If the Nerves were the great lost band of the L.A. power pop scene, then the Breakaways should at least rank in the Top Ten. After Jack Lee left the Nerves, his bandmates Peter Case and Paul Collins wasted no time in starting a new group, the Breakaways, and while that band would last less than a year and dissolve without releasing a record, they were the crucial stepping stone that led to Case forming the sublime Plimsouls and Collins cutting a pair of top-notch albums with the Beat. - ALL MUSIC GUIDE

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The fact that Peter Case never knew that these recordings existed should drop a huge powerpop fat man bomb beneath your ass, and alert you lazy mp3 downloading click happy trigger fingers to the importance of this discovery. Gee, and you thought the discovery of King Tuts tomb by Howard Carter was the most important unearthing of the last 100 + years!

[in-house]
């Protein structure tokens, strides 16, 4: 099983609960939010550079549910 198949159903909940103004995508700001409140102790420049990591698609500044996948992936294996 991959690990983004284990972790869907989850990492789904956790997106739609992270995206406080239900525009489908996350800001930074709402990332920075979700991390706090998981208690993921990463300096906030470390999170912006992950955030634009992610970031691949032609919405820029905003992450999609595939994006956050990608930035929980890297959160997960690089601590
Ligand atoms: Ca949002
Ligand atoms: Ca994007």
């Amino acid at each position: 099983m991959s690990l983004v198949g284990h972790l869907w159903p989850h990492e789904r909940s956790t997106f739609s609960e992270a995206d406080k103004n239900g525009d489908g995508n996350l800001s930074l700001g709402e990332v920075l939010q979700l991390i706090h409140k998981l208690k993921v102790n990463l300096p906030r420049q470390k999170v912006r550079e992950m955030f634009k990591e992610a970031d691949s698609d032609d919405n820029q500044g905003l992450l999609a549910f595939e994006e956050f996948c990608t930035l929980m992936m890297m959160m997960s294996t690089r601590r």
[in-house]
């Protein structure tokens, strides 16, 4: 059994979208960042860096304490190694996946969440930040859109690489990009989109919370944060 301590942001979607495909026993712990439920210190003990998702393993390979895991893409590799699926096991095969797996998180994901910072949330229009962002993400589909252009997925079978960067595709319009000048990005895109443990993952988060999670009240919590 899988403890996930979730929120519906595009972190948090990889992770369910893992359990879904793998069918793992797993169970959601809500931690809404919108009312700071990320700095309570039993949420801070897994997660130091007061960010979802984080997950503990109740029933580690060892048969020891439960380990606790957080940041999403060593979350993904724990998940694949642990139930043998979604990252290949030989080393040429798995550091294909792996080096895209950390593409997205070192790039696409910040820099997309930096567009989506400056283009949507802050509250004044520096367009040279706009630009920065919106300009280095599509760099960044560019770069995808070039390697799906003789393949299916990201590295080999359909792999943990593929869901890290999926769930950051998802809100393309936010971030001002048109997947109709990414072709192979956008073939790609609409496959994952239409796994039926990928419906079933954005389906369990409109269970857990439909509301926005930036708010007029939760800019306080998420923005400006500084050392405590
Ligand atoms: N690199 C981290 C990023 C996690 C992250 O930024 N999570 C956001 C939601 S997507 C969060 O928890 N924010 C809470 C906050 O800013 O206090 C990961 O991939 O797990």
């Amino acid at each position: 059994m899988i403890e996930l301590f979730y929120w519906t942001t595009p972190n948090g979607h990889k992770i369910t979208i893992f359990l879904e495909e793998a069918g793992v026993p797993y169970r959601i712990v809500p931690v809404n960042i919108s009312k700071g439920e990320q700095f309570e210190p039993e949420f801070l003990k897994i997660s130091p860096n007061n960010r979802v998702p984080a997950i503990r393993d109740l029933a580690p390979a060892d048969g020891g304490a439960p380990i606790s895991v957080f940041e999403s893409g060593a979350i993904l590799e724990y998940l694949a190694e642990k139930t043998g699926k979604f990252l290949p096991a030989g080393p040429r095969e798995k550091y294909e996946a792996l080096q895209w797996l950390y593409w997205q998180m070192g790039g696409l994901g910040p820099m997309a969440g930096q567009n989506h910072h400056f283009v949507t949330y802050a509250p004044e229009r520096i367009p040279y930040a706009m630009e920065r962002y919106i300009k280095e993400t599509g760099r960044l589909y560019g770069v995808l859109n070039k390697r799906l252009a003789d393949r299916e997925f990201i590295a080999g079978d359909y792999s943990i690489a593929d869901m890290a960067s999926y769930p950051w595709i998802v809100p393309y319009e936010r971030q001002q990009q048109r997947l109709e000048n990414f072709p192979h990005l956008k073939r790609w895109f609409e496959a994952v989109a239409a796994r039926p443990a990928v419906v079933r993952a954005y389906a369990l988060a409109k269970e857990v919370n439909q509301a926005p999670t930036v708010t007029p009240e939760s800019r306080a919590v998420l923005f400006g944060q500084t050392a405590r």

The Breakaways are basically Peter Case and Paul Collins with different guitar players that subsequently were lured and plied with various devices of torture and alcohol. After the demise of the prototype band –The Nerves; Peter and Paul continued forging the path towards making the perfect pop hit and damn they came close to nailing the bull’s-eye! Why The Plimsouls or The Beat songs are not sung from the mouths of babe’s right up to nursing home sing-alongs is a travesty of colossal size and dimension. Once again…..I won’t harp on it but the public likes to be spoon-fed sugarcoated swill. Yes sir, I will obey. Your wish is my command. Lady Gaga has wonderful breasts and is my favorite singer. I will worship her labia and the label she is on. I will buy all her records and rarities. Get the point! You robotic pop loving three headed monster machine!